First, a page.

Monday, July 16, 2007

Critical Reading and Schooling

Some people would argue that the book beauty of fiction is that it works on several levels. At the very least, there is the literal level where we accept what the narrator tells us at face value. And then there’s the various interpretations, taking into account the context of the author’s era, what the author intended, perhaps the metaphor of the story, etc. This is one of the skills we develop as critical readers. However, I don’t think critical reading should end with books—it can be applied to real life as well. And as much criticism as I have for the institution of traditional schooling, they have a lot to teach students if the students were to practice critical reading.

I’m not unique in this when I say that while I value the education my school taught me, I’ll value even more what they didn’t teach me, or what I learned from the experience rather than what I learned from the teacher’s syllabus. At the very least, some of us acknowledge it at an unconscious level. It’s when we say that school taught us how to cope with life, how to deal with other people, how it prepared us for a job, etc. I think when we people profess those things, that they’re talking about the indirect lessons they learned by staying in school. But let me backtrack a bit.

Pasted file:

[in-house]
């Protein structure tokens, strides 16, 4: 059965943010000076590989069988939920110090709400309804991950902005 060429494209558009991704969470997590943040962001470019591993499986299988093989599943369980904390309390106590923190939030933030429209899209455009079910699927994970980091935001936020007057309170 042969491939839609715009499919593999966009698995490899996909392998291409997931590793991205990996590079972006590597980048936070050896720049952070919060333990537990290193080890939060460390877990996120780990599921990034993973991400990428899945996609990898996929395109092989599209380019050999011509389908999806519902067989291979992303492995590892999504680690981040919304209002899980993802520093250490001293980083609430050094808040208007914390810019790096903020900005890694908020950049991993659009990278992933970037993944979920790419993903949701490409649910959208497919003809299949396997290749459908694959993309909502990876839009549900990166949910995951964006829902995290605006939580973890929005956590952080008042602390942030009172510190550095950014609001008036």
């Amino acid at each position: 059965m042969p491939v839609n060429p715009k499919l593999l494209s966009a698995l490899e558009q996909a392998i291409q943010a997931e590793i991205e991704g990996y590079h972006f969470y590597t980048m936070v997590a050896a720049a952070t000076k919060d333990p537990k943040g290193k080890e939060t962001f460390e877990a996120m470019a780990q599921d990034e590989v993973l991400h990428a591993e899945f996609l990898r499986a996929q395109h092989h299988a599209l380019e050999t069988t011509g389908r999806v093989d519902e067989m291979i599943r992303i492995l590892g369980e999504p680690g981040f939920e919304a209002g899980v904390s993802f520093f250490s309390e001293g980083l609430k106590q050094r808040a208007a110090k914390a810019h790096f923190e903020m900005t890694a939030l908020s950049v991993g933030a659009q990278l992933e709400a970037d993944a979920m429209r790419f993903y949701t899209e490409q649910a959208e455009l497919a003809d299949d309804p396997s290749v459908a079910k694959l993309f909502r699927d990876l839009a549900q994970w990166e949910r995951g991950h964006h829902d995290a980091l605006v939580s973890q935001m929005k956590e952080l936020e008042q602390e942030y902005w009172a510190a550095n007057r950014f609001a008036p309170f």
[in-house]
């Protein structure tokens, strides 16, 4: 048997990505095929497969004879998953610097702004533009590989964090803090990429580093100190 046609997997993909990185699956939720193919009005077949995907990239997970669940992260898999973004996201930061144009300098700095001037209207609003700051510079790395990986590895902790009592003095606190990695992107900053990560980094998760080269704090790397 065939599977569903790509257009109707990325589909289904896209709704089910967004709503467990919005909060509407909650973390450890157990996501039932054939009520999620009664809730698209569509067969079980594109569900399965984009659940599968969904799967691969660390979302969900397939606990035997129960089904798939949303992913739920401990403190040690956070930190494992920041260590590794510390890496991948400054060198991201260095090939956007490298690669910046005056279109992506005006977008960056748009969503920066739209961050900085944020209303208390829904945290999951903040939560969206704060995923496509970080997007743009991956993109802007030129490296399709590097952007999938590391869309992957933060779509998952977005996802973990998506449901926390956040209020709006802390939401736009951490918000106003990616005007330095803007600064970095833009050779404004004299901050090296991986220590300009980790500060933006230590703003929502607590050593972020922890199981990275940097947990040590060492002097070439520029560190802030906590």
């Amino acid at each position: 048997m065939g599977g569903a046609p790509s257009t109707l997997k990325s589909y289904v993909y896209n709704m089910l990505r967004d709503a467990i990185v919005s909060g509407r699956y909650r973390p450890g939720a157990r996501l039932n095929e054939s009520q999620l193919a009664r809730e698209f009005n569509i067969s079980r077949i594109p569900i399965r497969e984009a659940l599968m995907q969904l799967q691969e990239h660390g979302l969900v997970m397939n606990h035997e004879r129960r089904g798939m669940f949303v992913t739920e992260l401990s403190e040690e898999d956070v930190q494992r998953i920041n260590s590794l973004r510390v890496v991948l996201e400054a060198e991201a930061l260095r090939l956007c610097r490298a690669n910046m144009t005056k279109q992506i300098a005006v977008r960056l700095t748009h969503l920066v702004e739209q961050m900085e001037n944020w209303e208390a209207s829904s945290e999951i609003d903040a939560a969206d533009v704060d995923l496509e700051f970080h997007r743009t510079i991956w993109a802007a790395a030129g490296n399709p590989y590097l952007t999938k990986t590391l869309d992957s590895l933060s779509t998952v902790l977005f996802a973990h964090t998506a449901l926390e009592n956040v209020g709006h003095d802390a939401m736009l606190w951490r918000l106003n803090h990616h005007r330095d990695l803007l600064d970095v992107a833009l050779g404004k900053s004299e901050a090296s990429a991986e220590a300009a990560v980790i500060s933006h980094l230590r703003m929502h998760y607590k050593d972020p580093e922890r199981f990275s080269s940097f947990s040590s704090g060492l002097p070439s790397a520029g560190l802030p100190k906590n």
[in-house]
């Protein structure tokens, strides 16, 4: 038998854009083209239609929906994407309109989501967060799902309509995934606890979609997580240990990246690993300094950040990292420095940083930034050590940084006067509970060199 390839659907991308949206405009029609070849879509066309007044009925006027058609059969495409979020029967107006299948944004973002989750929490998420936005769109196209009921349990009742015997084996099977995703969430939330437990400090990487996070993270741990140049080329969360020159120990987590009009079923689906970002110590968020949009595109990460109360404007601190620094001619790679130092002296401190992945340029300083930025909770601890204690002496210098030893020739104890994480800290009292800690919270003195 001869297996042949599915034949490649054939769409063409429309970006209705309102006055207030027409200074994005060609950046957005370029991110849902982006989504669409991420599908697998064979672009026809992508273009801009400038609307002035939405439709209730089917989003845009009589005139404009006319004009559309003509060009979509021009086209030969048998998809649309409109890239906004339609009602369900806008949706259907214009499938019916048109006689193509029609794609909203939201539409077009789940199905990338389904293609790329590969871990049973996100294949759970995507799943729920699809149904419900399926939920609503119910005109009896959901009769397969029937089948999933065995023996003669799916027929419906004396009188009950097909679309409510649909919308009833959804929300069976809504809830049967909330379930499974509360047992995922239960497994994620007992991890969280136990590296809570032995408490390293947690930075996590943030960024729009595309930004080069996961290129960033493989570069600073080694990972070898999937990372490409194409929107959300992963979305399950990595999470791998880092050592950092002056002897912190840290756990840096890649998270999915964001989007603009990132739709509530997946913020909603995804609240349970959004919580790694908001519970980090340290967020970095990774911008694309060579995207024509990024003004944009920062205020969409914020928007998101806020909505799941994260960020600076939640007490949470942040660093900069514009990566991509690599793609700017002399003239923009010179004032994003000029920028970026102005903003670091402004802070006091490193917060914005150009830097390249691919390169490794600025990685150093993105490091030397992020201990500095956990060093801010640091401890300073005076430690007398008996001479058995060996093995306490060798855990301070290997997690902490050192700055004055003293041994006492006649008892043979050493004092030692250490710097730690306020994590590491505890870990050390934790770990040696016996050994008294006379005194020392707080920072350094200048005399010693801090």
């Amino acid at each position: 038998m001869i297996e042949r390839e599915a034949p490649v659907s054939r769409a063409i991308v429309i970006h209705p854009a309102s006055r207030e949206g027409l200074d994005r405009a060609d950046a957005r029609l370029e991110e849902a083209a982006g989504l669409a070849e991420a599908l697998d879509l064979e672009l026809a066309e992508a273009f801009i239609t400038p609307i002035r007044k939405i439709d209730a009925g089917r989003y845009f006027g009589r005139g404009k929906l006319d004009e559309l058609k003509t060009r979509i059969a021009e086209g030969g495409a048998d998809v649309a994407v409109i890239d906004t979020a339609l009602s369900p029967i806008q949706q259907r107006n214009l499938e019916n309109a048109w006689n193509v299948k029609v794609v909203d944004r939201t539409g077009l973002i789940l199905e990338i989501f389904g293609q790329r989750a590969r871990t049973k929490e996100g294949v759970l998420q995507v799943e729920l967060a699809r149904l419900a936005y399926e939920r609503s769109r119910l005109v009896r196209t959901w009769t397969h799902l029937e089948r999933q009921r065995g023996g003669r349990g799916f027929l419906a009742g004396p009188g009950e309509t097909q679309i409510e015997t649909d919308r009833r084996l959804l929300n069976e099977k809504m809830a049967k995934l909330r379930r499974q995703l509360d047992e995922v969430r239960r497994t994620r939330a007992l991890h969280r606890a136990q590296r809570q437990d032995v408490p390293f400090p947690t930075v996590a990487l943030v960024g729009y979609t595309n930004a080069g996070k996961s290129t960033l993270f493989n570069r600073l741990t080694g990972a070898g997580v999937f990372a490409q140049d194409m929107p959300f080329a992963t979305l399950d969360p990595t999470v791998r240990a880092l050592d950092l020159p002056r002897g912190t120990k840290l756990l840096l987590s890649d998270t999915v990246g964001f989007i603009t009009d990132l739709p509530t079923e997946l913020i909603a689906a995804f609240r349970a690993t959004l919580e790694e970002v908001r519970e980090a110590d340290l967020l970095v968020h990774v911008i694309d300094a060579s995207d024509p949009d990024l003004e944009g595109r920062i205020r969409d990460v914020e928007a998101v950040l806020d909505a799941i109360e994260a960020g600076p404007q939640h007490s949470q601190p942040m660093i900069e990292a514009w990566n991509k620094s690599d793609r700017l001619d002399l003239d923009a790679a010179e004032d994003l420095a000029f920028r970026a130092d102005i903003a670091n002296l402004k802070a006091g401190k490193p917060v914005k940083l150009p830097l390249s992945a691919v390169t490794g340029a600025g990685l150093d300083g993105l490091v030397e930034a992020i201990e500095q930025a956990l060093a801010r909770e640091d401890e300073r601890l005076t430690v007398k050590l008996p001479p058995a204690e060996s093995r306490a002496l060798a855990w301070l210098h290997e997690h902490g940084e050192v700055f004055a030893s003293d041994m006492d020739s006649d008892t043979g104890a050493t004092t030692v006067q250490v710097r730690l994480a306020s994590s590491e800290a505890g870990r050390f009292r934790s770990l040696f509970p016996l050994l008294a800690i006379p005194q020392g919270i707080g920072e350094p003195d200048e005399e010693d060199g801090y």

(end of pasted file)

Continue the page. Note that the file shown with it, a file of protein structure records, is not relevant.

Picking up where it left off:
What people typically expect is that they’ll learn from the teacher (which for me is bullshit… if you don’t want to learn, no teacher can convince you to do so; a teacher can provide you with the means but at the end of the day, it’s up to the student to decide whether he or she wants to learn or not, even if the teacher is ineffective). It’s the lesson itself, the lesson plan, the readings, etc. This expectation, I think, is what we would call the literal level in fiction. The teacher/narrator is trying to impart to us a certain point of view or knowledge. And sometimes, people don’t dig deeper than that.